Childhood Anxiety

This is part of a 2 part series on Anxiety in Children. To learn more about what causes anxiety in children and signs that your children may be experiencing anxiety, visit Part 1.

Now that we’ve identified what anxiety is, how life events can affect your child and signs that your child may be experiencing anxiety, we’d like to delve into the details of what to do next. As we move forward, it is important to remember that some people are just born with a more anxious temperament. So, by nature, you may have a more anxious child than others. However, if that doesn’t seem to be the case, consider ways to help.

Creating a Sense of Normalcy with Structure & Routines

Do you ever notice that you feel more grounded and calm when you know what’s coming up and the expectations surrounding that? Most children do well with a solid daily routine so they know where they need to be when and how to prepare for that moment. It will give your child a welcomed sense of control. A great routine won’t just include what happens during the school day. It will begin from the time your child wakes up in the morning until they go to sleep at night. We’re not saying that your entire day needs to be scheduled out to the exact minute, but should be structured in such a way that your child has a sense of what is expected of him or her. For example, set meal times, establish a regular nighttime routine and of course, play. Preparing your child in this manner will help with relaxation and de-stressing.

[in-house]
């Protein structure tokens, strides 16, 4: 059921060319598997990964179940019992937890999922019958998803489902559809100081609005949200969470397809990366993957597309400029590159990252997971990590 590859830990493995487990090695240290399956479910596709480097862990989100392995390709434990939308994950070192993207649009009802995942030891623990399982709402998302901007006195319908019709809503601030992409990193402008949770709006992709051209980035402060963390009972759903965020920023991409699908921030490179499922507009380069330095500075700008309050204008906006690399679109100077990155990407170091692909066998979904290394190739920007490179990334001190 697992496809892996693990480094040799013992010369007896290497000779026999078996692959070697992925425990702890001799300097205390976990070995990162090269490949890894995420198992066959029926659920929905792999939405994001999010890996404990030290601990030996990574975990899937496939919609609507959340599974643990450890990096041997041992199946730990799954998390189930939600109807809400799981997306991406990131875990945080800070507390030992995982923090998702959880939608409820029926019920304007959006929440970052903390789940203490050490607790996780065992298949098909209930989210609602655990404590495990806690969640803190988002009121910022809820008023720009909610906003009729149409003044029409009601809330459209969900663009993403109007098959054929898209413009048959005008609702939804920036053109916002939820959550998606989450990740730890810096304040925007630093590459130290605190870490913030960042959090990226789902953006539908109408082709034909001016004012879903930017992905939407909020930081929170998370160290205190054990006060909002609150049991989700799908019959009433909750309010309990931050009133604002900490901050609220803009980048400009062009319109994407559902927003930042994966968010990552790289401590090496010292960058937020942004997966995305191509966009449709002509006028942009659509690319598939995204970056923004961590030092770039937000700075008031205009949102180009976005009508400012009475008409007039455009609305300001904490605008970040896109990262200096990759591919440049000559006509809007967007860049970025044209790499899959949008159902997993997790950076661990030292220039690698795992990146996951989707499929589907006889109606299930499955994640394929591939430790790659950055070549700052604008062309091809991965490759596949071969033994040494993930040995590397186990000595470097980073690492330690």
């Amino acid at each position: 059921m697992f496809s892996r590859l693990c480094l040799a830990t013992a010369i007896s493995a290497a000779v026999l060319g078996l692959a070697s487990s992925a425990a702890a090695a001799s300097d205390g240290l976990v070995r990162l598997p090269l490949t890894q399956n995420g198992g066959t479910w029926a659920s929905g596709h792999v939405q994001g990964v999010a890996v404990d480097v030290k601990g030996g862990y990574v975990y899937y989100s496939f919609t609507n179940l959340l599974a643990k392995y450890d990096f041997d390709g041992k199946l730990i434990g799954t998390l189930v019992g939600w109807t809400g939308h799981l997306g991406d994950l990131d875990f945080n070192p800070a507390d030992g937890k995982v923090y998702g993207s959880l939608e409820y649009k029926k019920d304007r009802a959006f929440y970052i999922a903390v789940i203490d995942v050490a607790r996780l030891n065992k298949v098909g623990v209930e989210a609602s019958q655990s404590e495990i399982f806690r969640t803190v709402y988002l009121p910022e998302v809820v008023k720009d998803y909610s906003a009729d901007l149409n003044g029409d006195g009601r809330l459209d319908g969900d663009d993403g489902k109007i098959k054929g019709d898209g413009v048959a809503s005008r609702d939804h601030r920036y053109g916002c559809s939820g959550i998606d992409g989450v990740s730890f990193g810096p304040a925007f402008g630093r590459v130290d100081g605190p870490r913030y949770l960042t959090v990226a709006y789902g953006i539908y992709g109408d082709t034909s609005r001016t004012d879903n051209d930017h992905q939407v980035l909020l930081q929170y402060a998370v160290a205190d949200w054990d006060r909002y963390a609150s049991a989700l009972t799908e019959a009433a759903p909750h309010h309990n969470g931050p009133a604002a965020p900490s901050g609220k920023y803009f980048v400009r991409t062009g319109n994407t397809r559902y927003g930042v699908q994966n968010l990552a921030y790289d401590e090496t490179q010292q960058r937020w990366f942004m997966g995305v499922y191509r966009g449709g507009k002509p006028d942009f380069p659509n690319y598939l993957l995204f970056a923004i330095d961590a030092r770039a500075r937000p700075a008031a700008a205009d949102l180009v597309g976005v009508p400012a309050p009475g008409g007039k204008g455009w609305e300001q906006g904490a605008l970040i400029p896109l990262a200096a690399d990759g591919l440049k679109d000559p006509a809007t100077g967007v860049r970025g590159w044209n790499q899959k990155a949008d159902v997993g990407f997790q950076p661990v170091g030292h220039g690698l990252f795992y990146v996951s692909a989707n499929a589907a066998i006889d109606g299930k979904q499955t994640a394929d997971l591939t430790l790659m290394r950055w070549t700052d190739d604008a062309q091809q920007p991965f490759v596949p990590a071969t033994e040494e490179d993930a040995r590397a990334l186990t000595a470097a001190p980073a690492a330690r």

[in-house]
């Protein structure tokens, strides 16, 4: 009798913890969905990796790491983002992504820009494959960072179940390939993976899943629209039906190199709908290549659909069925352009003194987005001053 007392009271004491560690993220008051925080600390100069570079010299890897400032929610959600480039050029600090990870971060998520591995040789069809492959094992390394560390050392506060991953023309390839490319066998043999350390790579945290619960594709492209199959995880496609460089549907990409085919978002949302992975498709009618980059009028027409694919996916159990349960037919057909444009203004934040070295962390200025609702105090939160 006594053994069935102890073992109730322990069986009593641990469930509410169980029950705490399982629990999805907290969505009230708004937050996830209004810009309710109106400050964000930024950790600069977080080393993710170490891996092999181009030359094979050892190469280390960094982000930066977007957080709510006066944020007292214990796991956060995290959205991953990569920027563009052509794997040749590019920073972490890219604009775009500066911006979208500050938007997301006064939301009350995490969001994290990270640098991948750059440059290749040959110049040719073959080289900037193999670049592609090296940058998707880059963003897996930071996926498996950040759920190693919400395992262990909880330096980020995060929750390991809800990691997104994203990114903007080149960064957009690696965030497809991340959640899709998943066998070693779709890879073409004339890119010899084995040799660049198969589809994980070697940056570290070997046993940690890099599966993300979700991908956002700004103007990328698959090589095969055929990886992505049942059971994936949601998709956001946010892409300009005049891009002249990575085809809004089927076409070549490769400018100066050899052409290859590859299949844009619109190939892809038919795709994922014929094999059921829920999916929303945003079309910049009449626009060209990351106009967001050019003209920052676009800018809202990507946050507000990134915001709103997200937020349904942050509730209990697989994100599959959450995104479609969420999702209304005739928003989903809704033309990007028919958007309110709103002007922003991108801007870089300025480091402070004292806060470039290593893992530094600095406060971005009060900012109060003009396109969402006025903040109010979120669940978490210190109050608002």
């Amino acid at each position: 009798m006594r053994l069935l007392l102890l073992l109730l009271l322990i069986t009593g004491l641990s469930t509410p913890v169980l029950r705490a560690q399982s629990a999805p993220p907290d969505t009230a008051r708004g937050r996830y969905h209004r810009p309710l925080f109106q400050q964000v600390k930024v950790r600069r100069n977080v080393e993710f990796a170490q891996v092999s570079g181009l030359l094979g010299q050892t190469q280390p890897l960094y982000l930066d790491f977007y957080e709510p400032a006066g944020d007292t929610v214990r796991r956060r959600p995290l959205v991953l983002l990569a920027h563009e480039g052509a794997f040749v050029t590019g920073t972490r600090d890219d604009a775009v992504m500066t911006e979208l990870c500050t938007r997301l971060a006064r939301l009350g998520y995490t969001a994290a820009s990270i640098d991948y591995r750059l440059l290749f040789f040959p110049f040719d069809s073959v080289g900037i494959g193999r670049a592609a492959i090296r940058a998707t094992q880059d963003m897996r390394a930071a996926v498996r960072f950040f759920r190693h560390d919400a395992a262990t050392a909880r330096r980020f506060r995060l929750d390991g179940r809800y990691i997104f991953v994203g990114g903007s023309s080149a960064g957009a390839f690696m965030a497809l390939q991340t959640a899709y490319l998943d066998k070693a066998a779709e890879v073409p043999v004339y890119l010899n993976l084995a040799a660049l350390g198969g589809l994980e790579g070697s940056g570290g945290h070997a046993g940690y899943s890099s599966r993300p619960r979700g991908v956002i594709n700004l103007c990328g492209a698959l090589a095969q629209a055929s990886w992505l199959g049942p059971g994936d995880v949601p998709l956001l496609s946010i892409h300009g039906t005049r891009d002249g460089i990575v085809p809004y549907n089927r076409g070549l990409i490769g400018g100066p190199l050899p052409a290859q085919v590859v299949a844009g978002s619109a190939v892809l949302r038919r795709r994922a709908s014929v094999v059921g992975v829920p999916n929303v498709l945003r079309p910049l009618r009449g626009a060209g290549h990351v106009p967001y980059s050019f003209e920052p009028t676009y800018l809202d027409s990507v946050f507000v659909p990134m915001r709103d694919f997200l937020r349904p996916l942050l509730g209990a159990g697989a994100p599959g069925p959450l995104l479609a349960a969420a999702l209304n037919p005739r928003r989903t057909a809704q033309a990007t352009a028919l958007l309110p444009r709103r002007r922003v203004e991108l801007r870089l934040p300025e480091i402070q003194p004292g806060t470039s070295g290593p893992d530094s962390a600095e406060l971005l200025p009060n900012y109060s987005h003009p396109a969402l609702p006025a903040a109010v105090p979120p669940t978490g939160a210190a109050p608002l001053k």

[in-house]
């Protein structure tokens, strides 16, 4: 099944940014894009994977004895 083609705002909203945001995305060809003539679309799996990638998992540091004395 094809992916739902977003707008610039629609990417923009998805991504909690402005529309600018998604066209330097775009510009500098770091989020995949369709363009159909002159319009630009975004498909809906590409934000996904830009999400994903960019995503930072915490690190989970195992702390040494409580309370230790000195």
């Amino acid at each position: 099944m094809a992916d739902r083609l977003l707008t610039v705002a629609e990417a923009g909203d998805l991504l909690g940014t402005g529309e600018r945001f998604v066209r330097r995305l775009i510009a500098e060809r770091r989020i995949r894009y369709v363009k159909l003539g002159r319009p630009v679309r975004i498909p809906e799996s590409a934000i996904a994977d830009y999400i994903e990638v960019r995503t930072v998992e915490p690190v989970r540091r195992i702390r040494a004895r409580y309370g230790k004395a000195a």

Talk About Thoughts and Feelings and Be Respectful of Those

Acknowledgement. Make it a part of your communication. Just as it’s hard for an adult to express themselves, it’s equally or even more difficult for a child. Whether they tell you directly or indirectly, let your child know that you see they are fearful, worried, nervous, etc. and let them feel it. Recognizing that behavior let’s your child know it’s okay to have those feelings without intimidation. Take the moment to be with them. Whether your provide verbal reassurance or hold his/or hand, share a hug, sing, or just be, it’s often comforting and soothing to the child which helps them relax and feel important and cared for.

Be Your Child’s Role Model

It’s surprising what a child can learn by watching; and, they’re eyes are always on you. When your thoughts and emotions show, your child often will take on those same thoughts and feelings. Show your child what it means to be brave and confident and think hard in those moments that aren’t so comfortable and react appropriately. That means putting on that “game face” even when it’s difficult.

Also, take the time to show them how to control their emotions when they start to feel anxious. Teach them to take deep breaths and do it with them. Practice relaxing your muscles and how to use their imagination to help stave off the worries they may have so they can focus in the moment.

If you feel like you need more assistance with helping your child with anxiety, feel free to contact our office to schedule an appointment with one of our counselors. Remember, from here…it all changes!